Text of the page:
Jazz Guitar Tips

Jazz Guitar: Survival Guide

Here’s a quick and practical overview of some of the most important jazz guitar tips for you. Find out about the too often underrated aspects of learning how to play jazz guitar (and developing as a complete jazz musician).

My top-5 tips go something like this: listening, learning tunes (repertoire), working on rhythms, guitar gear / equipment… and diligence!

Share your favorite jazz guitar tips at the bottom of the page, in the comments. The best ones will be added to the top, after the top 5 jazz guitar tips!

 

1 – Use Your Ears

  • Listening to great jazz recordings daily is crucial;
  • Try to remember melodies by ear;
  • (without opening that fakebook again)
  • Use your ears to tune the guitar;
  • Improvise without the aid of play-a-longs;
  • (create your accompaniment, your rhythmic / time feel and make your improvisation outline the chord changes effectively)
  • etc.

Remember that listening is the key to hearing all of this: Time/rhythms, intonation, chords/progressions , song form, inflections, dynamics, improvisation, comping, phrasing, composition … even hearing yourself comes from listening!

All good music comes from really listening all of the time. See this ear training article here for more ear-related jazz guitar tips.

 

2 – Learn Tunes Daily

Make repertoire a priority. You can’t play jazz if you don’t know any songs from memory! Make a list of tunes you can play fairly well.

At first, simply try to incorporate tunes into the “routine”. For instance, instead of warming up on scales, arpeggios and chords you already know, spend the first 30-60 minutes of practicing learning a tune. Most private students on JazzGuitarLessons.net (see the coaching page) have a training program that is focused on learning songs first.

It’s often at the beginning of a practice session that your mind is the most alert; take advantage of it!

 

3 – Jazz is All About Rhythms

  • Learn to use the metronome in practice;
  • Develop your awareness of time;
  • Think of rhythms, most of the time, when blowing/comping;
  • Hang out and play with good drummers. It’s worth it!

See all the video on how to use the metronome as 2&4 of the bar of 4/4 here…

 

4 – Worrying About Gear

Gear is not the problem, don’t worry too much about it. You don’t need an archtop and a polytone to sound good. (See Bill Frisell, Ed BickertLenny Breau, Mike Stern, Ted Greene, etc.)

Let yourself play on “non conventional rigs” if you feel and sound better doing so. (I have nothing against overdrive and a stratocaster on a jazz cocktail gig; as long as the music sounds good…) See the jazz guitar gear yours truly uses on a daily basis here…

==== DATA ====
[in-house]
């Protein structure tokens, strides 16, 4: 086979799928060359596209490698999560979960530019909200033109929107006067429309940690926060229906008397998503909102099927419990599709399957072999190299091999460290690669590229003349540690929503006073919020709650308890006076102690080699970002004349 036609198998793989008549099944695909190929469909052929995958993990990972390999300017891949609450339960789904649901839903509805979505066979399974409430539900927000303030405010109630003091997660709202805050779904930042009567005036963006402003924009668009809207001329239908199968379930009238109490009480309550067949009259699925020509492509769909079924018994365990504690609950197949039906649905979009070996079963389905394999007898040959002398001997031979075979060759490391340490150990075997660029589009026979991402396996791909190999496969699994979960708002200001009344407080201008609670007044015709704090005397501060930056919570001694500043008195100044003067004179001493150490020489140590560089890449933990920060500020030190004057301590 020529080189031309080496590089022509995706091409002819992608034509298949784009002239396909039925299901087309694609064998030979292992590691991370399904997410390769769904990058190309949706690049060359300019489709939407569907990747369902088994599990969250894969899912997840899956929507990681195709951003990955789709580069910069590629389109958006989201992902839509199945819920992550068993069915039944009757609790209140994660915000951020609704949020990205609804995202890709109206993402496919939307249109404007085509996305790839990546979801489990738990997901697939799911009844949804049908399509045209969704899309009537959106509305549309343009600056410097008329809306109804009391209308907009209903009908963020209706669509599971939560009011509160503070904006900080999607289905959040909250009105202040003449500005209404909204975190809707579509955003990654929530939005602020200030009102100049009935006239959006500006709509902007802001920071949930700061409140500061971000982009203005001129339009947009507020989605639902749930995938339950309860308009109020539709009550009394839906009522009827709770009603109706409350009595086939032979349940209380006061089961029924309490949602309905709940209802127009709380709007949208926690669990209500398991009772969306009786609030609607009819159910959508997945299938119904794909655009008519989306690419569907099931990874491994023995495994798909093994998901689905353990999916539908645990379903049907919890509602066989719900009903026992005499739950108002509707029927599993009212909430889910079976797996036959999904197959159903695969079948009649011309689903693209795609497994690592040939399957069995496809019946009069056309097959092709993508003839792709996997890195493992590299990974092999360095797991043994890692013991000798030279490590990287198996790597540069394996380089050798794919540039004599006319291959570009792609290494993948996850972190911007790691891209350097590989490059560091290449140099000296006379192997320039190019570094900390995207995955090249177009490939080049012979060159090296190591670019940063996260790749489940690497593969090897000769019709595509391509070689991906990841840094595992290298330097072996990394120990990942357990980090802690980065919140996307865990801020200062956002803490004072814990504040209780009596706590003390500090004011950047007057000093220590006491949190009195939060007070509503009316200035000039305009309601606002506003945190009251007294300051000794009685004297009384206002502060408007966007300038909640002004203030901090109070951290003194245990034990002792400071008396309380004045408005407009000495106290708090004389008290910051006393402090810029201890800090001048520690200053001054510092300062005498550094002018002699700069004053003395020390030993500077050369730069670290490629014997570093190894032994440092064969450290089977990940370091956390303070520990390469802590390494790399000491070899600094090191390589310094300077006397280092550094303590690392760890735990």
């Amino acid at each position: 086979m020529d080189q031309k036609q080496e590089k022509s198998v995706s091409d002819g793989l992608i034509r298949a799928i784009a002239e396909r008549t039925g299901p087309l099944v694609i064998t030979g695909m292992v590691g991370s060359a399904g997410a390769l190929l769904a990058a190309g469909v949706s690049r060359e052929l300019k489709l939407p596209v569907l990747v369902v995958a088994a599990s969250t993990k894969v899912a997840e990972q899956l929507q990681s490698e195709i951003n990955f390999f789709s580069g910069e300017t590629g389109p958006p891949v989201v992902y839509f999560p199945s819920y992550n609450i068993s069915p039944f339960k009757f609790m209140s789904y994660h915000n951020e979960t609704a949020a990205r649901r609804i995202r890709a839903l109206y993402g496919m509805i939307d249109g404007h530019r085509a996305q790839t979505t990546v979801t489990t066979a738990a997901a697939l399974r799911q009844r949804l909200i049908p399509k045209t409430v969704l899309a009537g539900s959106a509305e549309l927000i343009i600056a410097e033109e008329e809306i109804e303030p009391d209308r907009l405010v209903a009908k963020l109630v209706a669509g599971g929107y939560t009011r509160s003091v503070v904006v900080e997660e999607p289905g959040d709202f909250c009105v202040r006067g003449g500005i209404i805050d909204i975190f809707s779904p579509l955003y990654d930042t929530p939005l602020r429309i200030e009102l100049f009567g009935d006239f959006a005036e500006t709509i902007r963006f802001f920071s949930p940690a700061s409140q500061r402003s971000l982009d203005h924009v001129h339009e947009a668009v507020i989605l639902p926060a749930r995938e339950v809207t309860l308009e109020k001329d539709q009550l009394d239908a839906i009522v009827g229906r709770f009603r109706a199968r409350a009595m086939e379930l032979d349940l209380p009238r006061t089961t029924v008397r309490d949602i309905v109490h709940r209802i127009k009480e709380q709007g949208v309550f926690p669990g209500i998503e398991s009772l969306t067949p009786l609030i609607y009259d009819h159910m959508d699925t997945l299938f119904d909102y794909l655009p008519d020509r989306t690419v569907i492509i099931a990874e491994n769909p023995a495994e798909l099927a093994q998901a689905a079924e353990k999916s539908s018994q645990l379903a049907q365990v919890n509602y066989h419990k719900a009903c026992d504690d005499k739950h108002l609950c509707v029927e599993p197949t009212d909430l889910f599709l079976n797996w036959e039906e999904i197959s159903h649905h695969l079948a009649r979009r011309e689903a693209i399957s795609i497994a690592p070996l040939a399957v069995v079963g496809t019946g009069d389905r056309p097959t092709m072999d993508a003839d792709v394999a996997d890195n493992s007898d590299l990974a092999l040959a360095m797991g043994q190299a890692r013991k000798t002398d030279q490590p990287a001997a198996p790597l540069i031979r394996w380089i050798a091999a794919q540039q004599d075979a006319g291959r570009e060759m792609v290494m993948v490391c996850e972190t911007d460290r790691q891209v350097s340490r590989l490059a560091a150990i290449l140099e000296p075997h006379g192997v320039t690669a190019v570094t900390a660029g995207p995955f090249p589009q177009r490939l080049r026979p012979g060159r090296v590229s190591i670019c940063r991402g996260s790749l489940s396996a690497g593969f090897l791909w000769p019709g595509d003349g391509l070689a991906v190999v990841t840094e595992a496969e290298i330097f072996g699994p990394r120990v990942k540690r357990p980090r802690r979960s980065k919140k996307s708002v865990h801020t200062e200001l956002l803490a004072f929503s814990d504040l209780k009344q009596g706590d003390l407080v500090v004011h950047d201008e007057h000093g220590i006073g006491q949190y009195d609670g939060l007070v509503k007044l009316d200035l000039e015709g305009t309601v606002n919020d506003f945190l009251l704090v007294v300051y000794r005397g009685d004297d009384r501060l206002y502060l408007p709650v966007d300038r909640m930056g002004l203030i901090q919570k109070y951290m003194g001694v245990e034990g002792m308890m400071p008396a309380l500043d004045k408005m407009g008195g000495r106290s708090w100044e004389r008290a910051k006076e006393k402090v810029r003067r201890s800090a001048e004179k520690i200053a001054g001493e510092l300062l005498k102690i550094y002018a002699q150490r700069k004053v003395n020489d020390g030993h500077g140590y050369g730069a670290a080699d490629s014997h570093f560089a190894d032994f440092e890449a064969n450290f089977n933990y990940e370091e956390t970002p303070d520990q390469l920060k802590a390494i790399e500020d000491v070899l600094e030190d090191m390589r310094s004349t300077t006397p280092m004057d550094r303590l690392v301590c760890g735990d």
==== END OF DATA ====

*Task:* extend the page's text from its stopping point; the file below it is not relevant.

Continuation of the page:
5 – Practice, Practice, Practice

(the master of all jazz guitar tips !)

Take your axe and play; Repeat daily.

Do this a lot. Simple but effective. Your abilities are directly proportional to the amount of time you spend playing. (You may re-read that 100 times.) Stop reading, blogging, talking, (bragging?) or thinking about it and… simply play!

You may or may not organize your practice time. If you’re like me, you’ll end up organizing your stuff anyways… in the end, the time spent matters more than the materials you choose to practice. You may need a private guitar coach to get you up to speed … he’ll help you devise your own practice routine. See an example practice routine in this article …

What’s Your #1 Jazz Guitar Tip?

Please share it with others! Tell us about your practicing, gigging and learning experience on the guitar in the comments below. The best jazz guitar tips from visitors will be added to the top of the page.

3 thoughts on “Jazz Guitar Tips

  1. I’m just learnings Jazz, after many false starts, but I have one tip that helped me a lot, particularly when im feeling frustrated with my progress. In a Guitarist magazine article, Mike Stern said that when he was learning Jazz, that he had to take it slowly. He too had a blues/rock background. Perhaps this isn’t much of a revelation, but taking it slowly has really helped me. I try not to learn how to comp over a new tune in 30 mins flat, but instead to spend a few days on a tune or new riff, to let it really set in.

  2. When listening to jazz recordings, really check out the past (beyond the 1960s). The closer you get to the roots of the source, the more the natural it is to understand.

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